2005-05-27 / Community

No-Fault Divorce Bill Before State Legislature

State Senator Malcolm Smith has announced the he has introduced a bill that would allow New Yorkers to file for a no-fault divorce based on the grounds of irreconcilable differences. “New York is the only state without some sort of no-fault divorce law, it is time to remedy this situation and amend the domestic relations law,” said Smith.

Currently, couples filing for divorce in New York State can claim one of four fault-based grounds for divorce: cruel and inhumane treatment, adultery, abandonment and imprisonment. Under these grounds, one spouse must be held at fault in order to receive a divorce decree. “The problems with the current system are obvious. A no-fault divorce option is a necessity in our state, allowing for couples to dissolve their marriage in a civil manner and move on with their lives,” said Smith.

“No-fault divorce does not undermine the institution of marriage, or damage the importance of marriage in any way. The government should not force couples to remain in a marriage if they do not wish to do so. Research demonstrates that even ten years after no-fault divorce laws were enacted, divorce rates were no higher than before. Furthermore, the rates of suicide, domestic violence and spousal homicide have declined in states that have enacted no-fault divorce laws,” said Smith.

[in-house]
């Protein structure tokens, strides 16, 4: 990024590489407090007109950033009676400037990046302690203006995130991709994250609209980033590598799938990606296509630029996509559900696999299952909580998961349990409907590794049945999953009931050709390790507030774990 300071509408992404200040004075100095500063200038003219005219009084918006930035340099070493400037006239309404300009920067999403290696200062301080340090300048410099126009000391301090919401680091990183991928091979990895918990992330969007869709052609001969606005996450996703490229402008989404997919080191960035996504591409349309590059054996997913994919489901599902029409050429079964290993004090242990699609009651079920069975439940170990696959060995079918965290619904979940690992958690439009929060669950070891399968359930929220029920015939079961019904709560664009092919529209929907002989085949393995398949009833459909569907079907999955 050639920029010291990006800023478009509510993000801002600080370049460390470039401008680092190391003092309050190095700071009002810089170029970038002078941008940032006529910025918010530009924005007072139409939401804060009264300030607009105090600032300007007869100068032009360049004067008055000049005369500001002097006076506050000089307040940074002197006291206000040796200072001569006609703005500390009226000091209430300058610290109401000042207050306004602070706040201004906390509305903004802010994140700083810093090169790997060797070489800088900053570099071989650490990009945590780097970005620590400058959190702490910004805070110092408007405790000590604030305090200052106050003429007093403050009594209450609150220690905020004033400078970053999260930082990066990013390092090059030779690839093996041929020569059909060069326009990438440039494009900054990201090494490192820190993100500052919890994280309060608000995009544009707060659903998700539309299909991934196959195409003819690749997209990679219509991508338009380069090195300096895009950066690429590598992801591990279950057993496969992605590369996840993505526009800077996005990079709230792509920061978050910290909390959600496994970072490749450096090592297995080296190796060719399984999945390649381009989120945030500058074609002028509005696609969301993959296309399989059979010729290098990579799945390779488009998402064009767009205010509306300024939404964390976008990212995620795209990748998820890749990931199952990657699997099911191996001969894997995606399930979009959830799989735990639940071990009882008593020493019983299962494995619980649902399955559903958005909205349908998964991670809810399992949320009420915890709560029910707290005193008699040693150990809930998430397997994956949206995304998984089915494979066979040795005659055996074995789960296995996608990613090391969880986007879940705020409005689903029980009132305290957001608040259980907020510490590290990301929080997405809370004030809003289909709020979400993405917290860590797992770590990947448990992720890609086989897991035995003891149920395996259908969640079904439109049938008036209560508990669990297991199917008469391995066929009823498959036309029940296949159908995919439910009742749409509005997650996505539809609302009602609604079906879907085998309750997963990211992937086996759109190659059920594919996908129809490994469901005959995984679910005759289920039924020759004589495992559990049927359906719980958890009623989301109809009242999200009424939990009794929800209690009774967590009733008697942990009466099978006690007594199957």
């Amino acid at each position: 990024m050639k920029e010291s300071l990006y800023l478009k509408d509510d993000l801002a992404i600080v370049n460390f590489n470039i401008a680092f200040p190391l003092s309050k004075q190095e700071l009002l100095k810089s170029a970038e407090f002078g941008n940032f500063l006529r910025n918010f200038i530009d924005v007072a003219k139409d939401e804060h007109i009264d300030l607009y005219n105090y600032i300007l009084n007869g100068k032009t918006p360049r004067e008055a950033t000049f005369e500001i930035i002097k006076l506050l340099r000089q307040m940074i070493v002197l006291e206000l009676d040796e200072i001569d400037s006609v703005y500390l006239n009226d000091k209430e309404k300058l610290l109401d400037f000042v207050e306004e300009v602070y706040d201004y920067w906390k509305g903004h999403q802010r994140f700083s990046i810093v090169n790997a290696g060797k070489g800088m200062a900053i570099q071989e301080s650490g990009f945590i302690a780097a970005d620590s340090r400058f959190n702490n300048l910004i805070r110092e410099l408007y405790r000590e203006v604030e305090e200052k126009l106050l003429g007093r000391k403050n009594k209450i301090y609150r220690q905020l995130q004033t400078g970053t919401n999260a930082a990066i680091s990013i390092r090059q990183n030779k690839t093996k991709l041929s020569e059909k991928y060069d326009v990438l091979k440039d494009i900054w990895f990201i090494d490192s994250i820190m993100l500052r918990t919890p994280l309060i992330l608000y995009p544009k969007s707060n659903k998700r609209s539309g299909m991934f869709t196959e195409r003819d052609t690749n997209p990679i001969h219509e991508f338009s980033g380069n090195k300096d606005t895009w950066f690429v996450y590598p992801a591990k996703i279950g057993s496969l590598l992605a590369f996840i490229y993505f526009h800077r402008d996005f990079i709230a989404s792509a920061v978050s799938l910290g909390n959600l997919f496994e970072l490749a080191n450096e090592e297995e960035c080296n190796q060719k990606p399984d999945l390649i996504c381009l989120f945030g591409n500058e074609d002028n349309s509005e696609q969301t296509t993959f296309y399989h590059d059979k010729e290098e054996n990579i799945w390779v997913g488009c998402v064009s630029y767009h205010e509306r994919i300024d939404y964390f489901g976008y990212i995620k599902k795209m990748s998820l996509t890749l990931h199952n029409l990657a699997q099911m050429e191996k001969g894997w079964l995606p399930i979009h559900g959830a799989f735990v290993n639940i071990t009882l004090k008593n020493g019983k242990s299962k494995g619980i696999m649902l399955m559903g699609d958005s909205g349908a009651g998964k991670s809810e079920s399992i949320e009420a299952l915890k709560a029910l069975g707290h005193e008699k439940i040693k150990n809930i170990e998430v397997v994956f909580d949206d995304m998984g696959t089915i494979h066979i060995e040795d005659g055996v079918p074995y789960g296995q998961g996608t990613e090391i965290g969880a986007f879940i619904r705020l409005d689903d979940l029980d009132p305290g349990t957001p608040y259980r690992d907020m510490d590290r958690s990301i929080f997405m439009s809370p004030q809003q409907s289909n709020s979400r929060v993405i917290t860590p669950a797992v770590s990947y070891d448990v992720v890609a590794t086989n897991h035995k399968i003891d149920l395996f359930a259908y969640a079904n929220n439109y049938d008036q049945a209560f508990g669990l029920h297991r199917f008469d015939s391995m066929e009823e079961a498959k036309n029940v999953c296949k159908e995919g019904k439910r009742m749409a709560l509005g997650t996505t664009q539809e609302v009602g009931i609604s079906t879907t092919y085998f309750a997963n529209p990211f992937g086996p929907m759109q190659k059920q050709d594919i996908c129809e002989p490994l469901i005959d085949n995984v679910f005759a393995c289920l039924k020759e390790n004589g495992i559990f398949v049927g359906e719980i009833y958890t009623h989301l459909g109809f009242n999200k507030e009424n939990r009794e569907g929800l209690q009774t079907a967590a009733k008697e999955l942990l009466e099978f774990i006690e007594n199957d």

“Studies show that children are more likely to be hurt by continued conflict between their parents than by the divorce itself. By forcing married couples to claim fault, the current system provokes the parties to name call and rehash past conflicts. This is not a healthy framework in which to raise children, and it is not beneficial to either party or their children.”

Chief Judge Judith Kaye, the New York State Bar Association, and the Women’s Bar Association of New York support the concept of no-fault divorce. In Chief Judge Kaye’s State of the Judiciary in discussing no-fault divorce, she stated, “After long and careful reflection, I have come to see that requiring state ‘fault’ grounds may well simply intensify the bitterness between the parties, wasting resources hurting children, driving residents to other states for a divorce and delaying the inevitable dissolution of the marriage.”

Smith concluded, “It is imperative that our laws adapt to reflect our ever-changing society. I believe this bill serves a necessary purpose and I am hoping to see this issue considered this session.”

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